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Internet Draft    Policy-Based Management MIB    March 8, 2000


                 Policy Based Management MIB
                draft-ietf-snmpconf-pm-00.txt

                        March 8, 2000


                       Steve Waldbusser
                         Jon Saperia
                       Thippanna Hongal





Status of this Memo

This document is an Internet-Draft and is in full conformance
with all provisions of Section 10 of RFC2026.

Internet-Drafts are working documents of the Internet
Engineering Task Force (IETF), its areas, and its working
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Copyright Notice

   Copyright (C) The Internet Society (2000).  All Rights Reserved.

1.  Abstract

This memo defines a portion of the Management Information Base
(MIB) for use with network management protocols in TCP/IP-
based internets.  In particular, this MIB defines objects that
enable policy-based configuration management of SNMP





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infrastructures.

2.  The SNMP Management Framework

   The SNMP Management Framework presently consists of five
   major components:

    o   An overall architecture, described in RFC 2571 [1].

    o   Mechanisms for describing and naming objects and
        events for the purpose of management. The first
        version of this Structure of Management Information
        (SMI) is called SMIv1 and described in STD 16, RFC
        1155 [2], STD 16, RFC 1212 [3] and RFC 1215 [4]. The
        second version, called SMIv2, is described in STD 58,
        RFC 2578 [5], RFC 2579 [6] and RFC 2580 [7].

    o   Message protocols for transferring management
        information. The first version of the SNMP message
        protocol is called SNMPv1 and described in STD 15, RFC
        1157 [8]. A second version of the SNMP message
        protocol, which is not an Internet standards track
        protocol, is called SNMPv2c and described in RFC 1901
        [9] and RFC 1906 [10]. The third version of the
        message protocol is called SNMPv3 and described in RFC
        1906 [10], RFC 2572 [11] and RFC 2574 [12].

    o   Protocol operations for accessing management
        information. The first set of protocol operations and
        associated PDU formats is described in STD 15, RFC
        1157 [8]. A second set of protocol operations and
        associated PDU formats is described in RFC 1905 [13].

    o   A set of fundamental applications described in RFC
        2573 [14] and the view-based access control mechanism
        described in RFC 2575 [15].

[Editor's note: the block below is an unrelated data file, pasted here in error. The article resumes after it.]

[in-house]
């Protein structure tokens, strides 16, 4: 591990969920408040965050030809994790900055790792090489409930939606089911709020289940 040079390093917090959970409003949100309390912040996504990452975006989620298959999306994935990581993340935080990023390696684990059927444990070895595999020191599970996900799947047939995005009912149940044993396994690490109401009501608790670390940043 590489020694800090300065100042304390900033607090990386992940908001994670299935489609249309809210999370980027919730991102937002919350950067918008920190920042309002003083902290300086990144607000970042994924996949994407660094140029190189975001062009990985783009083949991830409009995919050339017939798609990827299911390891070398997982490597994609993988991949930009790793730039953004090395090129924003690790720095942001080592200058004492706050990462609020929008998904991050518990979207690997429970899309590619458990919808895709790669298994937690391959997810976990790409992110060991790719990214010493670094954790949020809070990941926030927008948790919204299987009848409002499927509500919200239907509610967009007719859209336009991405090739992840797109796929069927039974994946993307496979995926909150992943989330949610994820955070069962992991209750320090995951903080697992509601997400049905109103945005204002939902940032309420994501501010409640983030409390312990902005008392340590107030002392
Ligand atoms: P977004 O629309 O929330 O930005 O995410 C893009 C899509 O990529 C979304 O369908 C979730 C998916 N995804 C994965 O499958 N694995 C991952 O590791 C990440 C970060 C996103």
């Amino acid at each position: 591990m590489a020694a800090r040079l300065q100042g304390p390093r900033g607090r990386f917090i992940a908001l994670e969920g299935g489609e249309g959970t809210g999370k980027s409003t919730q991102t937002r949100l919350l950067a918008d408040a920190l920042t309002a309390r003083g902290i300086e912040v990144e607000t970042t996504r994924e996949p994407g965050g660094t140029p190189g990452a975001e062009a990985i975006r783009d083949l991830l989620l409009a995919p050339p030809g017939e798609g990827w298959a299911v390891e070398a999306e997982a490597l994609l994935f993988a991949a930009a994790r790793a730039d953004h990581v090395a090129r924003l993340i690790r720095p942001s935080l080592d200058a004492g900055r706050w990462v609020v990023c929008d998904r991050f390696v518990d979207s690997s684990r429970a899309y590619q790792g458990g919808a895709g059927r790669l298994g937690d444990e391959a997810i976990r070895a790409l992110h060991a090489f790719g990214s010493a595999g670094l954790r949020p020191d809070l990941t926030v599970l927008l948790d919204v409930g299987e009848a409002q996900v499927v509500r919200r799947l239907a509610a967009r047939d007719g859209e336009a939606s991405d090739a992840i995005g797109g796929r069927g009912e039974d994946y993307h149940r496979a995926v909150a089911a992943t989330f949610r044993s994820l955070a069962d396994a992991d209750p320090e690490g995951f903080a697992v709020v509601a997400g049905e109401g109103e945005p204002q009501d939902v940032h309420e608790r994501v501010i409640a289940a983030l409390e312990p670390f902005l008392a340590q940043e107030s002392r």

A more detailed introduction to the current SNMP Management
   Framework can be found in RFC 2570 [18].

   Managed objects are accessed via a virtual information
   store, termed the Management Information Base or MIB.
   Objects in the MIB are defined using the mechanisms defined
   in the SMI.






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   This memo specifies a MIB module that is compliant to the
   SMIv2. A MIB conforming to the SMIv1 can be produced
   through the appropriate translations. The resulting
   translated MIB must be semantically equivalent, except
   where objects or events are omitted because no translation
   is possible (use of Counter64). Some machine readable
   information in SMIv2 will be converted into textual
   descriptions in SMIv1 during the translation process.
   However, this loss of machine readable information is not
   considered to change the semantics of the MIB.








































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3.  Overview

Large IT organizations have developed management strategies to cope
with the extraordinarily large scale inherent in large networks. In
particular, they try to manage the network as a whole by describing
and implementing high-level business policies, rather than managing
device by device, where orders of magnitude more decisions (and
mistakes) may be made.

Following this management practice results in the following benefits:
  - Reduced training needs (fewer details to learn)
  - Reduced documentation costs (fewer details to document)
  - Reduced impact of turnover (less ad-hoc knowledge goes out the door)
  - Greater testability (a greater percentage of fielded
    configurations may be tested in the lab)
  - Higher reliability (combination of factors above)
  - Lower cost of changes (changes can be simpler and operate over a
    wider extent)
  - Lower cost of corporate mergers (less knowledge to transfer; fewer
    policies to integrate)
  - Lower cost of ownership (combination of factors above)

To illustrate the concept of "business policies", some examples are:
  - All routers will run code version 6.2
  - On-site contracters will all have special security restrictions on
    their ports
  - All voice over cable ports in California must provide free local
    calling
  - Apply special forwarding to all ports whose customers have paid
    for premium service.

Each of these policies could represent an action applied to hundreds